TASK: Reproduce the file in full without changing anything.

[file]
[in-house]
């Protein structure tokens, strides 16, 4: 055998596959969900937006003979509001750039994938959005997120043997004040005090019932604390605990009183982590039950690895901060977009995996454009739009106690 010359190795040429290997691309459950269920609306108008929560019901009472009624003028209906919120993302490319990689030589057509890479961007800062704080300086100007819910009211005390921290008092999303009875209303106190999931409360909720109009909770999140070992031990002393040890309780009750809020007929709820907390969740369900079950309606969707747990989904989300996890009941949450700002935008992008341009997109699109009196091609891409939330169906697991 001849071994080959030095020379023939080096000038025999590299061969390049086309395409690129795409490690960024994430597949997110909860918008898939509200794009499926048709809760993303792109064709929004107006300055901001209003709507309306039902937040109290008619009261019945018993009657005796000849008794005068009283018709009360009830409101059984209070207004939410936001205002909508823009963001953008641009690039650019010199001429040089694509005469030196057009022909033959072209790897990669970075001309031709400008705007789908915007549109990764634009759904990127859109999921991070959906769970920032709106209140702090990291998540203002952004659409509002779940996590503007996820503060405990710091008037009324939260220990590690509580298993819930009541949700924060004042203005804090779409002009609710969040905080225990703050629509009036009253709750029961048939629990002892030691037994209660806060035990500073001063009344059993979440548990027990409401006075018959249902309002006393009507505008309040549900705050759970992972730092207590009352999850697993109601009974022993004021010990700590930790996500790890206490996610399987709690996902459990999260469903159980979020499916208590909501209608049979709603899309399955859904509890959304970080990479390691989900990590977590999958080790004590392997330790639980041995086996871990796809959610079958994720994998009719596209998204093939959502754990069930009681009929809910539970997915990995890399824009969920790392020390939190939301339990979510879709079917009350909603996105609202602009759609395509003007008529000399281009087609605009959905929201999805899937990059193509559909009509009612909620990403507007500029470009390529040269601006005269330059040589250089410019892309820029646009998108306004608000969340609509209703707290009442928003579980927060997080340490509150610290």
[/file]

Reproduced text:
[in-house]
């Protein structure tokens, strides 16, 4: 055998596959969900937006003979509001750039994938959005997120043997004040005090019932604390605990009183982590039950690895901060977009995996454009739009106690 010359190795040429290997691309459950269920609306108008929560019901009472009624003028209906919120993302490319990689030589057509890479961007800062704080300086100007819910009211005390921290008092999303009875209303106190999931409360909720109009909770999140070992031990002393040890309780009750809020007929709820907390969740369900079950309606969707747990989904989300996890009941949450700002935008992008341009997109699109009196091609891409939330169906697991 001849071994080959030095020379023939080096000038025999590299061969390049086309395409690129795409490690960024994430597949997110909860918008898939509200794009499926048709809760993303792109064709929004107006300055901001209003709507309306039902937040109290008619009261019945018993009657005796000849008794005068009283018709009360009830409101059984209070207004939410936001205002909508823009963001953008641009690039650019010199001429040089694509005469030196057009022909033959072209790897990669970075001309031709400008705007789908915007549109990764634009759904990127859109999921991070959906769970920032709106209140702090990291998540203002952004659409509002779940996590503007996820503060405990710091008037009324939260220990590690509580298993819930009541949700924060004042203005804090779409002009609710969040905080225990703050629509009036009253709750029961048939629990002892030691037994209660806060035990500073001063009344059993979440548990027990409401006075018959249902309002006393009507505008309040549900705050759970992972730092207590009352999850697993109601009974022993004021010990700590930790996500790890206490996610399987709690996902459990999260469903159980979020499916208590909501209608049979709603899309399955859904509890959304970080990479390691989900990590977590999958080790004590392997330790639980041995086996871990796809959610079958994720994998009719596209998204093939959502754990069930009681009929809910539970997915990995890399824009969920790392020390939190939301339990979510879709079917009350909603996105609202602009759609395509003007008529000399281009087609605009959905929201999805899937990059193509559909009509009612909620990403507007500029470009390529040269601006005269330059040589250089410019892309820029646009998108306004608000969340609509209703707290009442928003579980927060997080340490509150610290």